Blink-182’s new CD, out September 27, has the harmless title Neighborhoods. But the potty-mouthed pop-punk band from Poway is known for releasing albums referencing enemas and masturbation. The title Take Off Your Pants and Jacket, their 2001 CD that sold 14 million copies worldwide, was created by blink’s ex-guitar tech Larry Palm.

“They were stressing for a name,” says Palm. “They were still recording and [guitarist] Tom [DeLonge] asked me for suggestions.”

Palm joined the band’s road crew in 1999. “That was just when Enema of the State was taking off, and they went from a club band to an arena act.”

Everyone knew the blink boys liked dick jokes.

“I was at Big Bear snowboarding. It was a rainy day and we were hanging out at the Bear Bottom Lodge. This kid came in completely drenched. His mom said, ‘Take off your pants and jacket.’ Me and my friends started busting up. It just lodged in my head. I later told Tom that I had a name for his record. After I told him, he said, ‘Let me talk to [blink cofounder] Mark [Hoppus] and get back to you. But I think it’s gonna stick. If we use it we’ll totally hook you up.’”

Blink took the name. “In a couple of months the record comes out. In the first week it sold a million copies. By the third week it sold two million.”

But Palm didn’t get any liner notes crediting him with creating the album title.

“Then I get this letter from [blink manager] Rick DeVoe. It says, ‘Thanks very much for your contributions for coming up with the name.’ It said they would cut me a check for $500. I got a pretty good laugh out of that one. They just sold two million copies and they wanted to give me $500? They just made a major chunk of change.”

Palm says the letter proved he came up with the name. “Plus, it was written up in Rolling Stone that I came up with it.... Management called me up and asked if I got the letter. I said, ‘Yeah, I got it.’ They asked me if I was going to sign it [and agree to the $500 payout]. I told the guy, ‘$500, you have got to be kidding me. Last night [on the road] they offered this videographer guy named Chino $1000 to get naked in the catering room.’ They would also spend, like, a couple grand for someone to get fireworks for a show....”

Palm says he found an intellectual property attorney named Ralph Loeb who filed suit in 2003 against blink alleging breach of contract and fraud.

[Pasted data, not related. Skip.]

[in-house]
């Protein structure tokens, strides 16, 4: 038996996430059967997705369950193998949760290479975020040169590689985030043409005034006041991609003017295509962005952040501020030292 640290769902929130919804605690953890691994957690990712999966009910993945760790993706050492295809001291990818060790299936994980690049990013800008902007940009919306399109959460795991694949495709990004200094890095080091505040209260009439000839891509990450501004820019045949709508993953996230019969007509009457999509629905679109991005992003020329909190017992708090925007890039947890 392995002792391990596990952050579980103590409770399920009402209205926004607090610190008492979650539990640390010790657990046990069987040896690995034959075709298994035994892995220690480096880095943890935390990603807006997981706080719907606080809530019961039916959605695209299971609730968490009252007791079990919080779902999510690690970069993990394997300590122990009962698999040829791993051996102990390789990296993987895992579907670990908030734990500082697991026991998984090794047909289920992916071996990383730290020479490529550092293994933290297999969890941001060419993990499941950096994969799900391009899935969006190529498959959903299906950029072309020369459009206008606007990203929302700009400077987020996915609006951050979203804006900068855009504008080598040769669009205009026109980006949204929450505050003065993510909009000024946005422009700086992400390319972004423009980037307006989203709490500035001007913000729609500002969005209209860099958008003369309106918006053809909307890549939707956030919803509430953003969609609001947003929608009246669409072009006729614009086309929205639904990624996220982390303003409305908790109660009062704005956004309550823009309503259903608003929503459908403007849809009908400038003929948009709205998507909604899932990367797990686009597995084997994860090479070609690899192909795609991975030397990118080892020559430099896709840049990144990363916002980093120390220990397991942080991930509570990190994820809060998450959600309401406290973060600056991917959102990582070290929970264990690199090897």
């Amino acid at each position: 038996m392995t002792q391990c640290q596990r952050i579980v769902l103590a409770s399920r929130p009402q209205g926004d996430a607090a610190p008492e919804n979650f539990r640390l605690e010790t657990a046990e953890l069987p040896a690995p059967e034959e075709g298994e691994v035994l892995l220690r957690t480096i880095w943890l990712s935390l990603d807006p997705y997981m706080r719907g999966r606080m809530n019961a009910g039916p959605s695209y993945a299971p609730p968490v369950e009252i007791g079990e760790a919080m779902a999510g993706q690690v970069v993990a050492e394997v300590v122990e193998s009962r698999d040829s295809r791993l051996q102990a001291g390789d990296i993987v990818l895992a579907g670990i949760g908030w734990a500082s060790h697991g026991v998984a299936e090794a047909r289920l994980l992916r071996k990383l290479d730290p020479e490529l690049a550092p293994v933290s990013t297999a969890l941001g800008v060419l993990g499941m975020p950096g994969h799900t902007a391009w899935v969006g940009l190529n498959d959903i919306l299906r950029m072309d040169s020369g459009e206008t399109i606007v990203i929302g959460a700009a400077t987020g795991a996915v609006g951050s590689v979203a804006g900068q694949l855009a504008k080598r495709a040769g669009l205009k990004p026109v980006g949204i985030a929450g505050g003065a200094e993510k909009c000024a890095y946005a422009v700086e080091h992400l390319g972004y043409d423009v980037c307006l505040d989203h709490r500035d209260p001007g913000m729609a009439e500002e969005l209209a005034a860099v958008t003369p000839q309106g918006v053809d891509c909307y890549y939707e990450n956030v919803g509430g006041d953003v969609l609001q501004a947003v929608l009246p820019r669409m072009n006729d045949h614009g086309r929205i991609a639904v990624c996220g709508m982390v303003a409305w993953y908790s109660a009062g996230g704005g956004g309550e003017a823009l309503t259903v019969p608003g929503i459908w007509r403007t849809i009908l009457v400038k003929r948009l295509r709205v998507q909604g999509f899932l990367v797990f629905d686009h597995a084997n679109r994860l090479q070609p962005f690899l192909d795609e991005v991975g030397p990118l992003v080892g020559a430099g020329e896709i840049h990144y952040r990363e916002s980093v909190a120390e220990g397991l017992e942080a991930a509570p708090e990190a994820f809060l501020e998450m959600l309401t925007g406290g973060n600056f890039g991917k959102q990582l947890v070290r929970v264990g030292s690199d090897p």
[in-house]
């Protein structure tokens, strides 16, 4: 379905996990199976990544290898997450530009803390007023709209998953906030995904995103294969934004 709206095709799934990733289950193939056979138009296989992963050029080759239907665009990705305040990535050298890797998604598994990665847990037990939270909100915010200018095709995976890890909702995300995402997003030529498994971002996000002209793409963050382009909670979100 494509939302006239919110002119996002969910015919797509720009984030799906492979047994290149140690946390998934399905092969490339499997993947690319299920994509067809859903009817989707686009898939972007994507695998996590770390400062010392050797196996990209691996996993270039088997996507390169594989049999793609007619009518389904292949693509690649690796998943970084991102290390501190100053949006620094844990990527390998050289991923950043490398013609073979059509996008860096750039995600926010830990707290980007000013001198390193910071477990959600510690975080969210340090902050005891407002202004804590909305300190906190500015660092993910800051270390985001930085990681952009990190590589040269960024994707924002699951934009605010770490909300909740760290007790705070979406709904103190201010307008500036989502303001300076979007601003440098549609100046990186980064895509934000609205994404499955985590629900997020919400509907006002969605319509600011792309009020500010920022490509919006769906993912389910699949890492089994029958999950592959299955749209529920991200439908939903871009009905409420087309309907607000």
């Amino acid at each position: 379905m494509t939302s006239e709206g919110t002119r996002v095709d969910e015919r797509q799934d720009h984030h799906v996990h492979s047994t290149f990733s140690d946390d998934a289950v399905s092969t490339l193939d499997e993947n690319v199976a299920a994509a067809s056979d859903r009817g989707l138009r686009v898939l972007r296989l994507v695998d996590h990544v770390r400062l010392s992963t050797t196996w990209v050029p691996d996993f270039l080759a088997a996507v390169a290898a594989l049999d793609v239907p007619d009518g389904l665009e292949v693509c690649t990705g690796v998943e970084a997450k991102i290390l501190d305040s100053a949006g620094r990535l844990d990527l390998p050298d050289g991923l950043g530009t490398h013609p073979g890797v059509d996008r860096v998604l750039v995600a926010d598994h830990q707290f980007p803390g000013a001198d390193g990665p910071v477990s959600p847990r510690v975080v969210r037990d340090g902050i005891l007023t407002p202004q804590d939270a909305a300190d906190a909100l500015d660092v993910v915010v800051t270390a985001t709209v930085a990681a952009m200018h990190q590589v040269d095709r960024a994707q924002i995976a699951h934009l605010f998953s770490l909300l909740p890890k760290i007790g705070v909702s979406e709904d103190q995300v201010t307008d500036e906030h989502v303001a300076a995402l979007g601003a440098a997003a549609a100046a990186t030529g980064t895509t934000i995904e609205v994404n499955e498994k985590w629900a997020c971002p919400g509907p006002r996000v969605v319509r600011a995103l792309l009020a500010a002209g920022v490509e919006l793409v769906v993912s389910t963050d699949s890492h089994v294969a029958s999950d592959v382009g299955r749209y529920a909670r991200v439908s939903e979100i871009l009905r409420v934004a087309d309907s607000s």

“He took it from there. I was expecting to get $20,000. He told me they would settle for $10,000.”

Local intellectual property attorney David Lizerbram says he is surprised that Palm got $10,000. “Generally speaking, a song or album title is not subject to copyright or trademark protection.... That’s why you can have a song ‘One’ by U2 and ‘One’ by Metallica. The Replacements had an album called Let It Be and no one cared. Consumers can make the distinction that the Replacements are not the Beatles.” Lizerbram says that although he is not familiar with this particular case, it is possible that Palm won the $10,000 settlement because there was a contractual agreement between the band and Palm that said he would get something for his creation.

A request for comment to Rick DeVoe’s Carlsbad office was not returned.

Blink-182 will play at the Cricket Amphitheatre in Chula Vista on October 6.

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Robert Penn Warren: youngest of the Fugitives

Prolific poet and author of the 1946 Pulitzer Prize-winning novel, All the King’s Men
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Comments
1

What a twat.

"Tom, I have a name for your record...That'll be $20,000 by the way."

Kids at my school used to tell this joke in the mid-90s ("What's the first thing you do when you get home from school? Take off your pants, and jack it/jacket!")

Wanting credit is one thing. Demanding $20,000 is just taking advantage.

Sept. 14, 2011